Our first day driving around the park started bright and early at the East Entrance. Almost immediately, John spotted some Bison in a valley just past the Fishing Bridge. We pulled over to snap some pictures of two hiding in the shade just yards from our car. We thought this was an up-close experience, but we had no idea what would happen at our next pulloff.
As we kept driving through the valley, we saw a group of cars stopped, so we pulled over as well. Everyone was on a small hillside, but John and I found a trail reaching from our car and into the grassfield. We walked out to the end of the trail and were still 50 yards from the closest bison.
I took some pictures, but as I started to walk toward the hill for a different angle, the bison started to approach John! It got within 5 feet of him while the two stared at one another. John never lost his cool, and the bison turned to walk toward the road! Still struck with awe, we hopped into the car and continued driving to the Mud Volcano.
This was our first hydrothermal area in Yellowstone. It sits inside the Yellowstone Caldera and is constantly shifting. Magma below the surface creates mud pots, hot springs, and geysers. Some of the most acidic mud in the park is found here and caused by microscopic organisms on and below the surface.
The Mud Volcano Trail is a half-mile boardwalk loop that passes Dragon’s Mouth Spring, Mud Volcano, Grizzly Fumarole, Sour Lake, Black Dragon’s Cauldron, Sizzling Basin, Mud Geyser, and Mud Caldron. It was truly fascinating to walk around and explore these sites.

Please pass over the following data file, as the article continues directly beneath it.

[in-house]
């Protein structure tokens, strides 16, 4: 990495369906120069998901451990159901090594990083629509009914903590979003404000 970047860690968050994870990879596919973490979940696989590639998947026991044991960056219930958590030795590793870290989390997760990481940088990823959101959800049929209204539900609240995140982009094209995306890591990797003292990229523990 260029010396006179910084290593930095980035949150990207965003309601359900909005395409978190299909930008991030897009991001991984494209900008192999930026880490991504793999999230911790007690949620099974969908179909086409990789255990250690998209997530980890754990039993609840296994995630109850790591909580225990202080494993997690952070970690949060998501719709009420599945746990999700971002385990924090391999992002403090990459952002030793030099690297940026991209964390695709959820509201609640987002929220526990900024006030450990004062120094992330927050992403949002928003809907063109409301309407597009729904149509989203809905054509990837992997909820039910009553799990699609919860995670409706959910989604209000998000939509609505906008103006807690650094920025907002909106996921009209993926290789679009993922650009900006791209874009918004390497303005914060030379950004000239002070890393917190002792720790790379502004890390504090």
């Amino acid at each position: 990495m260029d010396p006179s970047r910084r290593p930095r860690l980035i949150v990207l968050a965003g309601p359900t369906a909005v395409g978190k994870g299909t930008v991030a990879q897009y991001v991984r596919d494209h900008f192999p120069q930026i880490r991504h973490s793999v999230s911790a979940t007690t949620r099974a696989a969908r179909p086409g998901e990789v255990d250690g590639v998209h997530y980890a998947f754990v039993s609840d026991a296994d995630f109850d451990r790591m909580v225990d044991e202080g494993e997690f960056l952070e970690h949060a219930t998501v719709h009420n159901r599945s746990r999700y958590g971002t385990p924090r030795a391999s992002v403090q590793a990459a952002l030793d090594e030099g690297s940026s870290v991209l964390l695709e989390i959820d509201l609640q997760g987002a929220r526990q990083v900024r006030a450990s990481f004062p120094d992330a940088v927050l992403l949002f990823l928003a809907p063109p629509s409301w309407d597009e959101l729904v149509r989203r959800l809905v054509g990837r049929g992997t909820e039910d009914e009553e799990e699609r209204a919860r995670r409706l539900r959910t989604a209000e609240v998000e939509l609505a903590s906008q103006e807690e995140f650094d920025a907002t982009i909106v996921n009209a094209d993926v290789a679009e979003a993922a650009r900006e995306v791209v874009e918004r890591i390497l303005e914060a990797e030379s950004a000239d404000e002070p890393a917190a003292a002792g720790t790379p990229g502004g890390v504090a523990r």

Across the street, the Sulphur Caldron is as acidic as battery acid! We checked it out before driving off to the next area, but even that didn’t come without a few stops to see wildlife including, for the first time, a black bear!!
This area has been torn apart by glacial movement, volcanic activity, and erosion all mixed together. You can see the layers of history in the incredible canyon walls that the Yellowstone River has cut through.
We started our tour of the ‘Grand Canyon of the Yellowstone’ at Artist Point working our way south then north again along the north rim. Uncle Tom’s Trail was closed when we went, but the South Rim Trail was open, and we were still able to get close to the upper falls. As we continued northward, we drove up to Mount Washburn but quickly turned around as an afternoon thunderstorm rolled in.